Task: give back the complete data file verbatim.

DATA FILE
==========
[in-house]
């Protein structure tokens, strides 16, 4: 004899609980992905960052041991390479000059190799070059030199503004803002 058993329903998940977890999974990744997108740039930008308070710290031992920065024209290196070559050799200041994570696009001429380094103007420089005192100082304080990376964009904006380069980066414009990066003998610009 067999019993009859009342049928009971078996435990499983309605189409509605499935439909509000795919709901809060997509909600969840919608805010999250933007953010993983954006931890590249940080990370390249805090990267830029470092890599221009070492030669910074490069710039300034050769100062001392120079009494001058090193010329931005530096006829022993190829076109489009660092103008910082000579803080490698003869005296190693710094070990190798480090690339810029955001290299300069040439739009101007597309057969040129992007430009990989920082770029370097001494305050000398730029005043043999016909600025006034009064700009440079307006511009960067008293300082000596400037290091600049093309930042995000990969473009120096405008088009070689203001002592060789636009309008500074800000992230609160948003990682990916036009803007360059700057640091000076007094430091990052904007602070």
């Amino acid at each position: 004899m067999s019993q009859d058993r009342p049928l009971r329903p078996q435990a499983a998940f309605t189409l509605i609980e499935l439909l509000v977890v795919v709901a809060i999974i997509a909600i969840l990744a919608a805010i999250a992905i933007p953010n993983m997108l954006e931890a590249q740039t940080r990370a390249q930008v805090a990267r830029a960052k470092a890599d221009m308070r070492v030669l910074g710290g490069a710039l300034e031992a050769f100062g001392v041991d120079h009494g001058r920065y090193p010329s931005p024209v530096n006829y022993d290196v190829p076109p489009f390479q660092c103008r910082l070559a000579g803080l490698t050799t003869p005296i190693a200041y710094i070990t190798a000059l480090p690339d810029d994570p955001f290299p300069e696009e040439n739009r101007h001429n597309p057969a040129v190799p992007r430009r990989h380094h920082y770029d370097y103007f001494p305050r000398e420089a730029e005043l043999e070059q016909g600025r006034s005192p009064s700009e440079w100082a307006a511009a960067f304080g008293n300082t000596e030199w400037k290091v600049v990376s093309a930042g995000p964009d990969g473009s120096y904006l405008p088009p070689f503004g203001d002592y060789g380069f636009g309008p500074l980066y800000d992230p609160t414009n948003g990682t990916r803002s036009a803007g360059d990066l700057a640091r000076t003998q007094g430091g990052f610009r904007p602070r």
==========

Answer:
[in-house]
């Protein structure tokens, strides 16, 4: 004899609980992905960052041991390479000059190799070059030199503004803002 058993329903998940977890999974990744997108740039930008308070710290031992920065024209290196070559050799200041994570696009001429380094103007420089005192100082304080990376964009904006380069980066414009990066003998610009 067999019993009859009342049928009971078996435990499983309605189409509605499935439909509000795919709901809060997509909600969840919608805010999250933007953010993983954006931890590249940080990370390249805090990267830029470092890599221009070492030669910074490069710039300034050769100062001392120079009494001058090193010329931005530096006829022993190829076109489009660092103008910082000579803080490698003869005296190693710094070990190798480090690339810029955001290299300069040439739009101007597309057969040129992007430009990989920082770029370097001494305050000398730029005043043999016909600025006034009064700009440079307006511009960067008293300082000596400037290091600049093309930042995000990969473009120096405008088009070689203001002592060789636009309008500074800000992230609160948003990682990916036009803007360059700057640091000076007094430091990052904007602070």
């Amino acid at each position: 004899m067999s019993q009859d058993r009342p049928l009971r329903p078996q435990a499983a998940f309605t189409l509605i609980e499935l439909l509000v977890v795919v709901a809060i999974i997509a909600i969840l990744a919608a805010i999250a992905i933007p953010n993983m997108l954006e931890a590249q740039t940080r990370a390249q930008v805090a990267r830029a960052k470092a890599d221009m308070r070492v030669l910074g710290g490069a710039l300034e031992a050769f100062g001392v041991d120079h009494g001058r920065y090193p010329s931005p024209v530096n006829y022993d290196v190829p076109p489009f390479q660092c103008r910082l070559a000579g803080l490698t050799t003869p005296i190693a200041y710094i070990t190798a000059l480090p690339d810029d994570p955001f290299p300069e696009e040439n739009r101007h001429n597309p057969a040129v190799p992007r430009r990989h380094h920082y770029d370097y103007f001494p305050r000398e420089a730029e005043l043999e070059q016909g600025r006034s005192p009064s700009e440079w100082a307006a511009a960067f304080g008293n300082t000596e030199w400037k290091v600049v990376s093309a930042g995000p964009d990969g473009s120096y904006l405008p088009p070689f503004g203001d002592y060789g380069f636009g309008p500074l980066y800000d992230p609160t414009n948003g990682t990916r803002s036009a803007g360059d990066l700057a640091r000076t003998q007094g430091g990052f610009r904007p602070r």